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  • Sports > Chiefs

    Chiefs  

    Posted on Wed, Jan. 30, 2008 10:15 PM

    Trade to Giants has worked out well for former Chief Tynes

    
Lawrence Tynes has kicked four field goals in these playoffs, including the game-winning field goal in OT in the NFC championship game.
    Lawrence Tynes has kicked four field goals in these playoffs, including the game-winning field goal in OT in the NFC championship game.

    GLENDALE, Ariz. | New York Giants kicker Lawrence Tynes has gone big time.

    Tynes, the former Chiefs kicker, yukked it up with David Letterman last week after converting the game-winning field goal (after two misses) that beat Green Bay in the NFC championship game.

    He accepted an award from “Entertainment Tonight” at Tuesday’s Super Bowl media day from one of the “Deal or No Deal” models.

    He’s scheduled to walk the runway at a New York City fashion show called Dressed to Kill, where Tynes will wear a kilt.

    His inspiring story about emigrating from Scotland, playing in NFL Europe and the Canadian Football League and trying to support his brother, Mark, who is serving 27 years in an Arkansas prison for marijuana trafficking, has been chronicled in the New York press.

    Just imagine how Tynes would be the Big Apple’s center of attention if he were to kick the game-winning field goal against New England this Sunday.

    “That’s something we all dream about,” Tynes said. “Everyone wants that Adam Vinatieri highlight. And all the confetti falling on top of you … ”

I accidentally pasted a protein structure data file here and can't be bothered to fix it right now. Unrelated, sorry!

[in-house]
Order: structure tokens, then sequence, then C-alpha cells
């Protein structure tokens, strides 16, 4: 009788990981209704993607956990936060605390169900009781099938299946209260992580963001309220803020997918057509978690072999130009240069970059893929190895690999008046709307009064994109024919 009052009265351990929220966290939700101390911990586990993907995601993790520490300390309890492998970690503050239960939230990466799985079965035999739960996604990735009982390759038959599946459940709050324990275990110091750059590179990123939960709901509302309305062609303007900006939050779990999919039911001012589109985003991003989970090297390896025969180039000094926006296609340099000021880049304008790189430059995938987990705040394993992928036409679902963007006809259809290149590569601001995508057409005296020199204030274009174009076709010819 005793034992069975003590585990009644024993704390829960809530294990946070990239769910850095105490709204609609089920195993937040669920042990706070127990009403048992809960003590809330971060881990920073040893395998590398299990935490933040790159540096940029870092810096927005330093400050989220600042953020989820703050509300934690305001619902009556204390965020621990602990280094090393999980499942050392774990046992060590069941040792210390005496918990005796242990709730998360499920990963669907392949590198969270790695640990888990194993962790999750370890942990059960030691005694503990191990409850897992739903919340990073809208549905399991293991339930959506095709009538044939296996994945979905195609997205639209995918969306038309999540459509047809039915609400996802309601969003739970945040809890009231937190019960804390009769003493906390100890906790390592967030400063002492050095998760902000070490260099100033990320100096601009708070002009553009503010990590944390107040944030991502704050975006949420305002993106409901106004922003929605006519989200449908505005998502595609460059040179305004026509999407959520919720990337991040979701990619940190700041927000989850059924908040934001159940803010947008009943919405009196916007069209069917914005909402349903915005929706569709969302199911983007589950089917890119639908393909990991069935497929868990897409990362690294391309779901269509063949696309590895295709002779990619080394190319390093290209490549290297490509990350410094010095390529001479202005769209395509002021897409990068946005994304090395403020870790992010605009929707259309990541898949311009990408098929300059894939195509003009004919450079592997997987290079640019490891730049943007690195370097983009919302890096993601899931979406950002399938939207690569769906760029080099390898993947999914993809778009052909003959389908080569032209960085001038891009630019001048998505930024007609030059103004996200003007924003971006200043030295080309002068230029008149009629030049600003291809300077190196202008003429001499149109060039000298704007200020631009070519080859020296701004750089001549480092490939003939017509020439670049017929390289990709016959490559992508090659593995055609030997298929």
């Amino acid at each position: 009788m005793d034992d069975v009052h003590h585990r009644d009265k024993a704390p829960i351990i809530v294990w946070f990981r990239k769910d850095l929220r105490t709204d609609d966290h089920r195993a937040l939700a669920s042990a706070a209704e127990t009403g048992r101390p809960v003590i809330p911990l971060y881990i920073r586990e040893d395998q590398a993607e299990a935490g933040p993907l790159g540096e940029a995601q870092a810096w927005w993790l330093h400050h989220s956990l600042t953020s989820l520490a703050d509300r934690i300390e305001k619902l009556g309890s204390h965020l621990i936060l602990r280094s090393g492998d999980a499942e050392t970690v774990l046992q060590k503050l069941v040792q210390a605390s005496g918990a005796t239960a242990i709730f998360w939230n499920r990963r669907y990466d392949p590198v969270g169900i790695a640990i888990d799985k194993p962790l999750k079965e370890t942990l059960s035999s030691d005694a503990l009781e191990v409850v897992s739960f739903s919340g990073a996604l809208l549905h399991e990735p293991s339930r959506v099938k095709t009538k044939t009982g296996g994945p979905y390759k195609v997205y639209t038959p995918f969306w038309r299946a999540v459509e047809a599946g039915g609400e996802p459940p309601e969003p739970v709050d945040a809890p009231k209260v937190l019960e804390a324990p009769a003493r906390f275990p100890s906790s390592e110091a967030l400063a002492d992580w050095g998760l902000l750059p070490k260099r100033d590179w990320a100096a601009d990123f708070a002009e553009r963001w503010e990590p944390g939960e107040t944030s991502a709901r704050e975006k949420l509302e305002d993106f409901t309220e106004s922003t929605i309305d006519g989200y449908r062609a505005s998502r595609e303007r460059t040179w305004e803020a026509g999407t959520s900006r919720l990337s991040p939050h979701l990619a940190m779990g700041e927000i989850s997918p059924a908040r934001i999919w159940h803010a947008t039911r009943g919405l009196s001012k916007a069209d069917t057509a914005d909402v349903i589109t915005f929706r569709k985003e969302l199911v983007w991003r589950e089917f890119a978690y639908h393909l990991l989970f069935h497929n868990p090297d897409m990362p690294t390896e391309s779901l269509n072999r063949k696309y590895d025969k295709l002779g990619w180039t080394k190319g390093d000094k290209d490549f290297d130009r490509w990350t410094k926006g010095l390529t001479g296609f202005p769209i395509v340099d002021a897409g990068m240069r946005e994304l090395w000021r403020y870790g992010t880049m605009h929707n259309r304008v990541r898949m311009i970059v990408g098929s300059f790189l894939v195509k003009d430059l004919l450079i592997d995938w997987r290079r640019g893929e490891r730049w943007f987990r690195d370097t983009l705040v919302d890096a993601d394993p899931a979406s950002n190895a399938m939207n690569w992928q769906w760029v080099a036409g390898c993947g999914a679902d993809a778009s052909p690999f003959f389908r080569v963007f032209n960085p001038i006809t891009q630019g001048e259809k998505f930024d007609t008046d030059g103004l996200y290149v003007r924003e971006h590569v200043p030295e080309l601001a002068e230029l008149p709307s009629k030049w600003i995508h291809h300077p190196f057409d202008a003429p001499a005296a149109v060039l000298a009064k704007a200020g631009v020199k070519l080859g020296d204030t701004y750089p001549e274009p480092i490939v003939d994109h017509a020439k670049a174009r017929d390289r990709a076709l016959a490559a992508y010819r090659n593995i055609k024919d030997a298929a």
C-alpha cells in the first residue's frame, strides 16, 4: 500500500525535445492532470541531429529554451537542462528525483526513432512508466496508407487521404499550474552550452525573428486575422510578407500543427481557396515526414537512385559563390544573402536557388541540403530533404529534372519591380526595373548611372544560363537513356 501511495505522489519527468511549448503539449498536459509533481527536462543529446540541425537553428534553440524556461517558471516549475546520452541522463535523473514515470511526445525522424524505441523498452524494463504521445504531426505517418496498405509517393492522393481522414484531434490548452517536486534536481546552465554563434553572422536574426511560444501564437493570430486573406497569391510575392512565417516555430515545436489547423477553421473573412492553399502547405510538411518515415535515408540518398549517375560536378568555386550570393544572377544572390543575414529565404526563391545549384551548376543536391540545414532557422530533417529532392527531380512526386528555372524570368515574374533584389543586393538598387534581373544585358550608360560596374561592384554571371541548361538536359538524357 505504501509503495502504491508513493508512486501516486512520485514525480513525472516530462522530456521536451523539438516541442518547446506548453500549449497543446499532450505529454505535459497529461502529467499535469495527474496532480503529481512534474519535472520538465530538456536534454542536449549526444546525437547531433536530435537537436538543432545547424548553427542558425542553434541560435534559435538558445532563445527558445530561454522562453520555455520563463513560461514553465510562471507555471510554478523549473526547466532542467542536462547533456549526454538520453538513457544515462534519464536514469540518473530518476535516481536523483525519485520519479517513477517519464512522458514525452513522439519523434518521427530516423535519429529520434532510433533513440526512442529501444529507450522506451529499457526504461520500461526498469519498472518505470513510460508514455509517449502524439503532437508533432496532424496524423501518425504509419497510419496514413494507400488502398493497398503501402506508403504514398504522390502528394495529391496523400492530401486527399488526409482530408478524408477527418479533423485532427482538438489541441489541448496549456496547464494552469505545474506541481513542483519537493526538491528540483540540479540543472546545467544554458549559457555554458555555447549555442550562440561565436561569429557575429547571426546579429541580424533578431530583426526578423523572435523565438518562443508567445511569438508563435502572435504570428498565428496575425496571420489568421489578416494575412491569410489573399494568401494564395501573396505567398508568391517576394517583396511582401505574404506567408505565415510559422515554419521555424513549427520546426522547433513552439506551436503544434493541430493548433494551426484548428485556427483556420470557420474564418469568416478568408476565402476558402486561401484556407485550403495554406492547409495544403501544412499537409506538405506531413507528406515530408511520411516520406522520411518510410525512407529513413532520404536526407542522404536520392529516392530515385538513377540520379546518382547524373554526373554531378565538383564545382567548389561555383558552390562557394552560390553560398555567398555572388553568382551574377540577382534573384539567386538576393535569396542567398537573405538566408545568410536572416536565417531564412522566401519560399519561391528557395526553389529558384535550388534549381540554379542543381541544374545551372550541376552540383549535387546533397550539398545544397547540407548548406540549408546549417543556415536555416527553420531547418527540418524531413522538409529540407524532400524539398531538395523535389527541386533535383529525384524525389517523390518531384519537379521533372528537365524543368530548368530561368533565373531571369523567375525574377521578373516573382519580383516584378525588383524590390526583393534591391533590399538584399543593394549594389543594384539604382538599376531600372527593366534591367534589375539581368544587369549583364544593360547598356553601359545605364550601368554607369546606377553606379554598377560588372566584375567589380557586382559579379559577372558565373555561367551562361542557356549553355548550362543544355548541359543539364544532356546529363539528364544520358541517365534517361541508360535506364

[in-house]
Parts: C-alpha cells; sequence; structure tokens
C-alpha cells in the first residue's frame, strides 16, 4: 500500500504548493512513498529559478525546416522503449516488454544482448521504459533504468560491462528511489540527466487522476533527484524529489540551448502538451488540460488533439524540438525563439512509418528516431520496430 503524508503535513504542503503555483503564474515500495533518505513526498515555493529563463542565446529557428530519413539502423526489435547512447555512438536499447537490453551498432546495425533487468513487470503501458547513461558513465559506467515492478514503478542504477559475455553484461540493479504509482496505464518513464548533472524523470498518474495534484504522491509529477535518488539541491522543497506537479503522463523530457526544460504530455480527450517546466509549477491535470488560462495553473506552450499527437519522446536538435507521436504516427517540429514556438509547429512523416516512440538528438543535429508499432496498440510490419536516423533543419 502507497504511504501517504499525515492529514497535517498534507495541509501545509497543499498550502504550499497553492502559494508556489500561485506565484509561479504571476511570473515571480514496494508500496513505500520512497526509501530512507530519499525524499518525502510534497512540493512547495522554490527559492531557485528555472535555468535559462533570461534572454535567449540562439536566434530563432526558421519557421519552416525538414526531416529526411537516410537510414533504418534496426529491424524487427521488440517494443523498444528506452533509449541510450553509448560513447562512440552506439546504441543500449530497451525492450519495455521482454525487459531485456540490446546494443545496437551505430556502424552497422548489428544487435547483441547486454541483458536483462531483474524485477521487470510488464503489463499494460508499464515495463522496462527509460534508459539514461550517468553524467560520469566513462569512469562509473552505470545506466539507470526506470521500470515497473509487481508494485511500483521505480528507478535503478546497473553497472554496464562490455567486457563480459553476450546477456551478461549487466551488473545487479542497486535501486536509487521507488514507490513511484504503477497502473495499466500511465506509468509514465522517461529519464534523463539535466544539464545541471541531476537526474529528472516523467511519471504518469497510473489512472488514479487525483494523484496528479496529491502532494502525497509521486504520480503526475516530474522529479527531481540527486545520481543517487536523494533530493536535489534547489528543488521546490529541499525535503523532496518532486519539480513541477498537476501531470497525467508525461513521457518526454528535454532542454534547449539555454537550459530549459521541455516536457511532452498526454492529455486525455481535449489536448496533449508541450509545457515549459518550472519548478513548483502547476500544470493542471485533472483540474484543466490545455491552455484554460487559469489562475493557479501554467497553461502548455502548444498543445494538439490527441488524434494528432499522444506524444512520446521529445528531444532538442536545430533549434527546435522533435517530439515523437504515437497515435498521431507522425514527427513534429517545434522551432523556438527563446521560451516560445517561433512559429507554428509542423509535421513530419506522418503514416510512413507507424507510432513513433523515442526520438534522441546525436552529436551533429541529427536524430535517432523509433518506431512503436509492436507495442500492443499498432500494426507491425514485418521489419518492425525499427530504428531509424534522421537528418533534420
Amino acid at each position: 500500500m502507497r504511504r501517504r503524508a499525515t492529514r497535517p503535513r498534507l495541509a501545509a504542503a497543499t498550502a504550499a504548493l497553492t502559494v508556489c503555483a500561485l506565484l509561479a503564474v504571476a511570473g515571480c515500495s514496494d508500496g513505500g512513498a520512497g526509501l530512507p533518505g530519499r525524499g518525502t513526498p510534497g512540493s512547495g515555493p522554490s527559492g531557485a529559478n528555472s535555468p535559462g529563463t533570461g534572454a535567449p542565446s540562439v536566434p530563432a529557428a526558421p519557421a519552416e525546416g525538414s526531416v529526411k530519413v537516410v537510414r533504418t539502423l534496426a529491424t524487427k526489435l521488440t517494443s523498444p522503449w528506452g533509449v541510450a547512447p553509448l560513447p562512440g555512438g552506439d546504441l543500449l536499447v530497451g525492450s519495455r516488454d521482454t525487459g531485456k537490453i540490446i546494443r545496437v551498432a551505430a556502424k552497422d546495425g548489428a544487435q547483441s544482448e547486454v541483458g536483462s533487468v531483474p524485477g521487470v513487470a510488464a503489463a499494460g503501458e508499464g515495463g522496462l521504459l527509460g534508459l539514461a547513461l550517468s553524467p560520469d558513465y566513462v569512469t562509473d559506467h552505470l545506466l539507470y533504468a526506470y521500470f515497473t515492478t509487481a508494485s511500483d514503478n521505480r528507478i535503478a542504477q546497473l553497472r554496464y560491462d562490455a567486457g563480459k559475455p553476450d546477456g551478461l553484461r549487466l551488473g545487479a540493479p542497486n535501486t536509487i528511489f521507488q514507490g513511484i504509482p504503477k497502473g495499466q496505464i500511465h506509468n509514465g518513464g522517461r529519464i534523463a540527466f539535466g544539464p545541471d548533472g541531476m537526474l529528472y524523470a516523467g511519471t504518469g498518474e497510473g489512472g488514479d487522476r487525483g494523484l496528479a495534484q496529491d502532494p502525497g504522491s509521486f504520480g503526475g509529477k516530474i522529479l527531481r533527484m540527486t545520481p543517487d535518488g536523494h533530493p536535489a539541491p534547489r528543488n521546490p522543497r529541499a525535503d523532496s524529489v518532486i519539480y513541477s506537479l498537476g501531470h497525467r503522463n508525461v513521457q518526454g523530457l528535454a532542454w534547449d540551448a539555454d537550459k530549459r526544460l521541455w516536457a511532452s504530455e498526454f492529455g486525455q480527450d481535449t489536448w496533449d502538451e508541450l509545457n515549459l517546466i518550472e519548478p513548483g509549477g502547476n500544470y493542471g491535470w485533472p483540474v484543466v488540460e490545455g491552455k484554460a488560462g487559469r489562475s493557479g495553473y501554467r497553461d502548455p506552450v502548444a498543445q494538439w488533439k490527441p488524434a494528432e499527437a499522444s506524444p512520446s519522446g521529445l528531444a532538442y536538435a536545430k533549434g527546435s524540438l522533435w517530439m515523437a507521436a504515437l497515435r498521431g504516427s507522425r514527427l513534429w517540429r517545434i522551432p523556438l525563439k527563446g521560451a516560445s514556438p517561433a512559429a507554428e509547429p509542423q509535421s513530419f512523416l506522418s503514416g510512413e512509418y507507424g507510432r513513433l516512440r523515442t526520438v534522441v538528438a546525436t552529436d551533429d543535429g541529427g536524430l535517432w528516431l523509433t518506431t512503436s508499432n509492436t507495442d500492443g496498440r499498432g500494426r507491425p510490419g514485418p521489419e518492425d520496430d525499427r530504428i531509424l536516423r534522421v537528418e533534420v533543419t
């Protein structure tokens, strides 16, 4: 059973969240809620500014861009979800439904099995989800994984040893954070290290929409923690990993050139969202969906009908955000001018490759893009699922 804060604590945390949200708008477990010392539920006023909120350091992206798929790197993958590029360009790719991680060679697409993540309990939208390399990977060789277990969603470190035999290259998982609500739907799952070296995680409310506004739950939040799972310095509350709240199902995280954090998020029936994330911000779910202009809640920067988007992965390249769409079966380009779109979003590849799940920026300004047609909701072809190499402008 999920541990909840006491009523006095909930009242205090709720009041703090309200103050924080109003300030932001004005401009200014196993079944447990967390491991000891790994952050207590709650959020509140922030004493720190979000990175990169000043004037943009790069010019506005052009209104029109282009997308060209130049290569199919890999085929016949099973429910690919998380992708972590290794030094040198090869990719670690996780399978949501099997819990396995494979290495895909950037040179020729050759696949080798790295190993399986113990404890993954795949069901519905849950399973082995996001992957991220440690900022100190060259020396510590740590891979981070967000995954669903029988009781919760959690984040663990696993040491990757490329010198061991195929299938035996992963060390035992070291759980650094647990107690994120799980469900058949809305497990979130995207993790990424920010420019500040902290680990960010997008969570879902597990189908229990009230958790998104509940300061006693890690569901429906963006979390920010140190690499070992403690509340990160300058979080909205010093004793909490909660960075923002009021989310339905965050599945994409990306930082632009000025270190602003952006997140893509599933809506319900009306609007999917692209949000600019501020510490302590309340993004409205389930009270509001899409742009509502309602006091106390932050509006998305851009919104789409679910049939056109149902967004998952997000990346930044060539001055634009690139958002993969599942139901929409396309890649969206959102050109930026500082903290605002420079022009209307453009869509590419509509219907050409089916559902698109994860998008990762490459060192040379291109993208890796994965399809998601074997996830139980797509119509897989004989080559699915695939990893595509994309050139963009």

It wasn’t too long ago when the world seemed to be falling on top of Tynes. After his 23-yard field-goal attempt in the Chiefs’ first-round playoff game at Indianapolis last year struck an upright, Tynes’ fate in Kansas City was sealed, and the team decided to go in another direction.

    “That did seal it, but if that’s the reason we lost the game, then that’s fine with me,” Tynes said of the 23-8 defeat. “I can live with that. People struggle, people miss kicks. I’m not going to make all of them.”

    Shortly after the Chiefs took Justin Medlock of UCLA in the fifth round of the draft, they promptly dealt Tynes to the Giants for a seventh-round pick in the 2008 draft.

    Medlock was a colossal bust, and Tynes, after a slow start with the Giants, finished the season having made 23 of 27 field-goal attempts, including four of six in the playoffs.

    “When he got drafted, I just chuckled about it,” Tynes recalled.

    “When I went into the organization two days after the draft, nobody knew the kid. One guy knew him, and without saying names, we all knew who drafted him,” Tynes said, referring to Chiefs president/general manager Carl Peterson, a UCLA alum.

    “For your own special teams coach (Mike Priefer) to say he’s never seen this kid kick in person, is pretty insulting. But, of course, he had nothing to do with it. That was fine, that was a decision made by the general manager, and things work out for a reason.”

    If it sounds as if Tynes is bitter, he is not.

    “They gave me a great opportunity,” Tynes said. “They cut a Hall of Famer (Morten Andersen) to give me a chance to play in this league, and I’ll never ever forget that.”

    In fact, Tynes and his wife, Amanda, continue to make their offseason home in the Kansas City area in Overland Park, where their twin boys were born last summer.

    “I’ll be there a week after the Super Bowl,” Tynes said. “I’ll live there the rest of my life. I just like the area. It’s nice. It’s cheap.”